I wait. He asks me to dispense with the formalities. Tells me to call him by his first name. “Contrary,” he explains, to his “haltingly typical approach to women he barely knows,” he wants to know if I would be averse to having dinner with him.”

His eyelashes are long, as are his fingers. “No,” I say, “I would not be averse.”

He is several years my junior. Sometimes, he seems older. A man with sorrows. But then I sing to him and he smiles with one chipped tooth.— almost always hidden by his black moustache.

We live not far from where I lived when we met. Ours is a small house with a wall of small-pained windows overlooking the forest. In winter the snow is deep and thick on the tree limbs and our roof. He commutes to the city most days. I write in a room on the second floor from where I am at eye level with the birds.

Our travels will take us to Greece and Italy, to Spain and England. We will see Switzerland, Holland, France and Israel. We will mingle with university colleagues and editors. Always though, we will be glad to return to our nest.

Offspring? Two, or maybe three—sometime in the future. But we are young—our lives a field spread out before us.

Three

Age? 73. Husband’s age? 70. I am retired after 30 years as editor of a small magazine. He is a literature teacher in a private high school. He holds an ABD (a stage in the process of obtaining a research doctorate).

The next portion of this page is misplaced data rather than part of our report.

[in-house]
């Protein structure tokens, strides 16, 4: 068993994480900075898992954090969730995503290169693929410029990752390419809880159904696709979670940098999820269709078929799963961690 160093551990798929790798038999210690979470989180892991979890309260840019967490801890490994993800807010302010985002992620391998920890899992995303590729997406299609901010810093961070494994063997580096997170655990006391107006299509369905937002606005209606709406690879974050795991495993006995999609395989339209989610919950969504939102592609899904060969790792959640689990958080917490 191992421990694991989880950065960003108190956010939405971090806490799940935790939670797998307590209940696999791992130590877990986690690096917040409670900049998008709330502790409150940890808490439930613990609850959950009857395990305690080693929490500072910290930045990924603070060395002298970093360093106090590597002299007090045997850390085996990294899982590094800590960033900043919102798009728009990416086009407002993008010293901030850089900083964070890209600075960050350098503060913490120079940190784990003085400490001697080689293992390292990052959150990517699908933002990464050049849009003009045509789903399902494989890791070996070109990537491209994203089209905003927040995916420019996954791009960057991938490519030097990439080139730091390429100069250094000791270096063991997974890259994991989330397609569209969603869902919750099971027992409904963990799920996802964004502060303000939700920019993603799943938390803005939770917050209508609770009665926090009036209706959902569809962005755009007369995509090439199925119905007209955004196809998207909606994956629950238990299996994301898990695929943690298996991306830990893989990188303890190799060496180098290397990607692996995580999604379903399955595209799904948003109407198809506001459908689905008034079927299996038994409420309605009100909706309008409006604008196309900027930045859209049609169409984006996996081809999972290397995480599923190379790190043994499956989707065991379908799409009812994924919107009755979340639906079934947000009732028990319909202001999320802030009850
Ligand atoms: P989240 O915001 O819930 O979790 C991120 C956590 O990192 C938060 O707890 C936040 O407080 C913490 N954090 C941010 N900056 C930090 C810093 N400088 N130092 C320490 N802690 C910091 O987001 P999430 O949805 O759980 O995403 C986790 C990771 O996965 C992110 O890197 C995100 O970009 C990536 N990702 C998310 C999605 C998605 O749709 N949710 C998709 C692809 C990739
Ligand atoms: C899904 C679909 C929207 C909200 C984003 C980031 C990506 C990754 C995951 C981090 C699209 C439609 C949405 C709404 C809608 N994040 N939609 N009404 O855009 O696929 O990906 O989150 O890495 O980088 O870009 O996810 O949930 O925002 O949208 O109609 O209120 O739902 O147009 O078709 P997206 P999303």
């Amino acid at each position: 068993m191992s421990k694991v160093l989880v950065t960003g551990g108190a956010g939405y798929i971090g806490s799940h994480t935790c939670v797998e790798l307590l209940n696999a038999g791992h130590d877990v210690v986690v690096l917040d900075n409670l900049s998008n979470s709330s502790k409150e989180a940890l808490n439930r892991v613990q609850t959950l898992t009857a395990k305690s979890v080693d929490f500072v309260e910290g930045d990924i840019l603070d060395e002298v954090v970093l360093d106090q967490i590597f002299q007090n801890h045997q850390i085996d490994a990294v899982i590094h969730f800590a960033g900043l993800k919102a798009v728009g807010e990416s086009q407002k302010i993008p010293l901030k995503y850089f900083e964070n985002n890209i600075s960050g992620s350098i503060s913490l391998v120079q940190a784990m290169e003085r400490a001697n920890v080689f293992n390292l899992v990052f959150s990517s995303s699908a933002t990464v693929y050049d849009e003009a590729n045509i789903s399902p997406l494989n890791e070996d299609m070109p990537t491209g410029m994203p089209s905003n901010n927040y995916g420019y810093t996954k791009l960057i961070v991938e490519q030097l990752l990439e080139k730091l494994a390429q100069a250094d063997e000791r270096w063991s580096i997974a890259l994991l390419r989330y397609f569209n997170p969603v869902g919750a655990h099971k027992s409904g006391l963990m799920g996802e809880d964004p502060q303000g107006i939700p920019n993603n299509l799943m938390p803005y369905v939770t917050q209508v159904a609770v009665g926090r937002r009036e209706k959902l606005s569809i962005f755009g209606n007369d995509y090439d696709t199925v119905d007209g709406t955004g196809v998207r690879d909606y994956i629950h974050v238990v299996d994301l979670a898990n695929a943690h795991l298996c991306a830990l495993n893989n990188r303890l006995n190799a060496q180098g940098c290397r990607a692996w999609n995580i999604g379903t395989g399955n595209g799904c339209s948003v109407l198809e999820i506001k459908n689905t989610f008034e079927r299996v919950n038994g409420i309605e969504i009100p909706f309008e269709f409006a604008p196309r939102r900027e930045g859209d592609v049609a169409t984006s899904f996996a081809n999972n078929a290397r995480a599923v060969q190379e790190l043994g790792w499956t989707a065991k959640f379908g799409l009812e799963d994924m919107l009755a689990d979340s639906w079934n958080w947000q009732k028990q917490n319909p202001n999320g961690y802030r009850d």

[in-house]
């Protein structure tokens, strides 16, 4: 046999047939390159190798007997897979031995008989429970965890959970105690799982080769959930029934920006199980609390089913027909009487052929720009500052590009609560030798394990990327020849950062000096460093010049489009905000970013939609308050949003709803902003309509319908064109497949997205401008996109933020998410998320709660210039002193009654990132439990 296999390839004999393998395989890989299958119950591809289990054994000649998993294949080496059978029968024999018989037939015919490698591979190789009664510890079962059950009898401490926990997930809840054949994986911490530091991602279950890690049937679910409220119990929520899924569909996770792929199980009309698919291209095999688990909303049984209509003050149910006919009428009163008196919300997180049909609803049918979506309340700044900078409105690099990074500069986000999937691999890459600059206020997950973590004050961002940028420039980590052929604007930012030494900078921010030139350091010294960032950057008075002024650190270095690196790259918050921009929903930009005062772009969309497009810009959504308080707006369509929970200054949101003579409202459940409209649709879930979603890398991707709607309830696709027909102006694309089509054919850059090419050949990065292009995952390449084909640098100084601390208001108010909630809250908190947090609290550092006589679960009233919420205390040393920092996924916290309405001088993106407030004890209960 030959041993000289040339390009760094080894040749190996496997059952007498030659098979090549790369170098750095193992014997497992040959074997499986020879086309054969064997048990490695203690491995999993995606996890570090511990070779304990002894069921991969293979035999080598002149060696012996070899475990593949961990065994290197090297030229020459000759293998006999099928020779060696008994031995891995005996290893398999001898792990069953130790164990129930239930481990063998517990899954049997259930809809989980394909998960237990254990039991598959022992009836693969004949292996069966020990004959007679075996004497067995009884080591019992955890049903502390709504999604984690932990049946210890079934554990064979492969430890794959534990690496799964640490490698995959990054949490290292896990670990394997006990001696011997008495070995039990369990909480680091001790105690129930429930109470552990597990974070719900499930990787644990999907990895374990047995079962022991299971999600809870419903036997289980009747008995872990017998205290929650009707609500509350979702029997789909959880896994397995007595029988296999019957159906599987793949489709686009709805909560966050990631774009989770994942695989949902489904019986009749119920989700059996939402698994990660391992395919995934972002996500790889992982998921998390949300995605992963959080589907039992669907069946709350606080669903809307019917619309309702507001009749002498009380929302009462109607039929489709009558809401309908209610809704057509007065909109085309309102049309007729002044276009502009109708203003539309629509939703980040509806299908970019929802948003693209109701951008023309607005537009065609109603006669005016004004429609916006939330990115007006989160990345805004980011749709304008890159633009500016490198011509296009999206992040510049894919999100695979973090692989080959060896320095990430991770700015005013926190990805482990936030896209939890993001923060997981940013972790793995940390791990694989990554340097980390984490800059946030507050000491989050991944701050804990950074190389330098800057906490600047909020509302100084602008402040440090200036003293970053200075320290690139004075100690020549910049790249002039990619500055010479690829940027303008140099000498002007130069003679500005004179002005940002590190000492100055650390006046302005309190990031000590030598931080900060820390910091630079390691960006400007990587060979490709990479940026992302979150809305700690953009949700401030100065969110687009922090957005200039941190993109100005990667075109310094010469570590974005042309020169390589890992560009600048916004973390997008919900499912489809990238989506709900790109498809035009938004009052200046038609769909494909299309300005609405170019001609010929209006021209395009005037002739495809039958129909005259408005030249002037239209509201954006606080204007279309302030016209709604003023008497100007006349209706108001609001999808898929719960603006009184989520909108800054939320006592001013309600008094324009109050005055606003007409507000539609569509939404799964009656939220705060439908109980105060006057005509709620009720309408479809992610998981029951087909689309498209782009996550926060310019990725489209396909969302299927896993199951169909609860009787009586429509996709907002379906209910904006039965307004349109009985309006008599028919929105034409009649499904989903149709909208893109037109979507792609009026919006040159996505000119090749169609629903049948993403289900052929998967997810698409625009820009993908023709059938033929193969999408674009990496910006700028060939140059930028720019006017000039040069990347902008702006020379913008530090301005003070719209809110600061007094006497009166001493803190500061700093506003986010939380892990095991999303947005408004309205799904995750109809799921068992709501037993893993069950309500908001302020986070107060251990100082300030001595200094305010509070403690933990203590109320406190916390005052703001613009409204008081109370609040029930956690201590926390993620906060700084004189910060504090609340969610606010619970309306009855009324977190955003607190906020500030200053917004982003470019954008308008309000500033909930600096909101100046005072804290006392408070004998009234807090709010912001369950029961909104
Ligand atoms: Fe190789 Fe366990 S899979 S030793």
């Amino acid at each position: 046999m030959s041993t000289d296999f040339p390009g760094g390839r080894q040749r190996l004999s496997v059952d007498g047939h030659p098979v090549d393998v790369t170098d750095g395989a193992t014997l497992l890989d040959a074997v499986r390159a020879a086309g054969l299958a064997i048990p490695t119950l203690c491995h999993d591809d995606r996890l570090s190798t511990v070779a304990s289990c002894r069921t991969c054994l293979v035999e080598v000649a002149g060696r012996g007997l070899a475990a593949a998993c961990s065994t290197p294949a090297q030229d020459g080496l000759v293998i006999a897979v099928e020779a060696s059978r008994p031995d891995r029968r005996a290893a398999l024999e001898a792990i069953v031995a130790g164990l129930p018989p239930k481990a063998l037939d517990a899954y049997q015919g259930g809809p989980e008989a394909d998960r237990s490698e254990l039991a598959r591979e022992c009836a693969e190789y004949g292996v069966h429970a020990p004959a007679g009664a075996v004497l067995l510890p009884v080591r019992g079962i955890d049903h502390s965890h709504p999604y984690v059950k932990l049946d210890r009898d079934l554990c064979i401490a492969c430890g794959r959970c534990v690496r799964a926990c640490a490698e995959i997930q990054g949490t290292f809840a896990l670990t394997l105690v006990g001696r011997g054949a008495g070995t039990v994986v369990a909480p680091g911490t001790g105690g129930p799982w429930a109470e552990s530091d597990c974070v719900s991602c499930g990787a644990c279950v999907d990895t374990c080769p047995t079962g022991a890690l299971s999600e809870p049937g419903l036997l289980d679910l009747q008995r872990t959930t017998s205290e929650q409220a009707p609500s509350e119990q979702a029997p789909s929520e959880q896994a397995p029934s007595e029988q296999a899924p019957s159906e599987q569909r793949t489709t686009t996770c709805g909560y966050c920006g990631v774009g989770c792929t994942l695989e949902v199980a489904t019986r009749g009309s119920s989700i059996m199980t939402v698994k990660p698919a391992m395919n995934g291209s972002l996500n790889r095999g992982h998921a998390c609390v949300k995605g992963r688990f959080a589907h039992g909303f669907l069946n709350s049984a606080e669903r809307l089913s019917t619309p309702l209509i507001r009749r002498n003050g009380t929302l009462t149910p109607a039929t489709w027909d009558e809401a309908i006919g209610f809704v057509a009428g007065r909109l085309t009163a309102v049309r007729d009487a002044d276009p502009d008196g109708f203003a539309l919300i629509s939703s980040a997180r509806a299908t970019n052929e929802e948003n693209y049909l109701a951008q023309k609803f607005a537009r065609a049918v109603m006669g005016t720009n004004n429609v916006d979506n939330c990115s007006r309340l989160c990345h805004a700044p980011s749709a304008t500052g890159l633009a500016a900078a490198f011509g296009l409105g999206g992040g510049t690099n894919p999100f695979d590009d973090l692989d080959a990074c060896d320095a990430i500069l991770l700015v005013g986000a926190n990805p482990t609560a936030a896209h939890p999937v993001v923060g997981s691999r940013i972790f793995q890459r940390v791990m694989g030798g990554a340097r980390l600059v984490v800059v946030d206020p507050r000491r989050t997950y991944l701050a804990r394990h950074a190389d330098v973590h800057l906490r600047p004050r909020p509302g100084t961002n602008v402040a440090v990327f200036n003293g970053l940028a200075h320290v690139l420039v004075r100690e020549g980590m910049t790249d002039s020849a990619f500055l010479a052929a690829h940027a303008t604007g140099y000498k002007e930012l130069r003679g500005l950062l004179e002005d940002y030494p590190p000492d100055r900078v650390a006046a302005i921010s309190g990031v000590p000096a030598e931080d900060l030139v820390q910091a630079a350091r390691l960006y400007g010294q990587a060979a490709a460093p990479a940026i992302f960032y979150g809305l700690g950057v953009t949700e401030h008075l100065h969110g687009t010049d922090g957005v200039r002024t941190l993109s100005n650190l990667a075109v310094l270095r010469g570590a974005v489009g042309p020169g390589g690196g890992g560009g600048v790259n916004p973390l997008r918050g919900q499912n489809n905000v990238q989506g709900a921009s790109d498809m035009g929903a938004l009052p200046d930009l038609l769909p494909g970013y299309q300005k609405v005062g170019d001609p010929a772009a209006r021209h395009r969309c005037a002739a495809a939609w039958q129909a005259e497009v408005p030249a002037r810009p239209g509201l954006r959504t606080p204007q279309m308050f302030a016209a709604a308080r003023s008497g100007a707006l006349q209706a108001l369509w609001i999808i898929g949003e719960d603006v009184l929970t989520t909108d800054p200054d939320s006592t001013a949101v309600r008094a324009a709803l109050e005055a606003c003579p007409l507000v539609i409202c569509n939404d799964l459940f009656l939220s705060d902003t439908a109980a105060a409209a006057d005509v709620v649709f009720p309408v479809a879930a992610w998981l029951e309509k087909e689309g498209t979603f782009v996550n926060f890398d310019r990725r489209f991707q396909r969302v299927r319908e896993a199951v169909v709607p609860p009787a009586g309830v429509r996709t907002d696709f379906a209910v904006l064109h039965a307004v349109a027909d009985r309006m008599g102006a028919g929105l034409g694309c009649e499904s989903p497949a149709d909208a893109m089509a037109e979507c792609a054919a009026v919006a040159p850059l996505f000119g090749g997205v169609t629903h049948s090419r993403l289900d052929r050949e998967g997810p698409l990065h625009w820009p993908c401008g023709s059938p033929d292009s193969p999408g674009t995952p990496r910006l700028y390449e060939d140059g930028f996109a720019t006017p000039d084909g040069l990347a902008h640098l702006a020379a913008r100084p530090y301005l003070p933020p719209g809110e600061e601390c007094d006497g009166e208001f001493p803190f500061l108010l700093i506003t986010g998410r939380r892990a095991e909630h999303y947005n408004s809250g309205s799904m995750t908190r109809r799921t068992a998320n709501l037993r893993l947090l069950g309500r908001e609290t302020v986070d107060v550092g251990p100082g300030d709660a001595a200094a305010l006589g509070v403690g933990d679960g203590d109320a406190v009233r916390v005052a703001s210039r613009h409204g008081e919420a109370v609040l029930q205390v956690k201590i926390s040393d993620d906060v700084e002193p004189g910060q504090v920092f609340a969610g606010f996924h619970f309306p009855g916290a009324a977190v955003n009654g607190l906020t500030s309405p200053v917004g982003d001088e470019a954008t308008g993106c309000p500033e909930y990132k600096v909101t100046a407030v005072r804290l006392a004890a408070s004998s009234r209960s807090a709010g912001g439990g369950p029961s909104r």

At 17, I wanted to attend Bard College to learn to be a novelist. My father was opposed. I went, instead to American University to learn to be a journalist.

He and I met at my parents’ kitchen table. I was with a first husband. He was not yet married to a first wife. It would be years before we would come to know one another again. But I remember him as the 19 year old part- time spiritual advisor’ (a term coined by my father) of the small town synagogue to which our family belonged. He was a graduate of Yeshiva University, the son of a rabbi, not a rabbi himself—attending law school at the time. He switched to English later. He had long hair.

Later, we would meet again—after two divorces—his and mine. And two children—mine from the previous marriage—his because he reared them with me from the time they were six and eight years old.

And now these children have children of their own—several of whom are on the cusp of adulthood.

We live in a suburb with trees in the yard, flowers in clay pots and skylights in the ceiling of our living room. The grandchildren visit less frequently.

His black moustache is white. My dark hair is grey. He buys me earrings. I buy him books. We have seen Spain and Italy and England and Israel— Israel many times over.

Sometimes I see us there as if—as though—we are younger.

We visited Bard last year. I wondered then, what might have been. Occasionally, I see a field spread out before us.

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Annie Gotlieb
Anna (Annie) Gotlieb retired a year ago from a lengthy career as head of public relations for an agency in Rockland County, New York and editor of the magazine published by that agency. She is the author of three books: Between the Lines, C.I.S.; In Other Words, Targum Press and Full Circle. The first two are collections of vignettes, the third is a novel. During the last four months, while waiting for a vaccine or a miracle, she writes every day. Annie is a wife, a mother and a grandmother.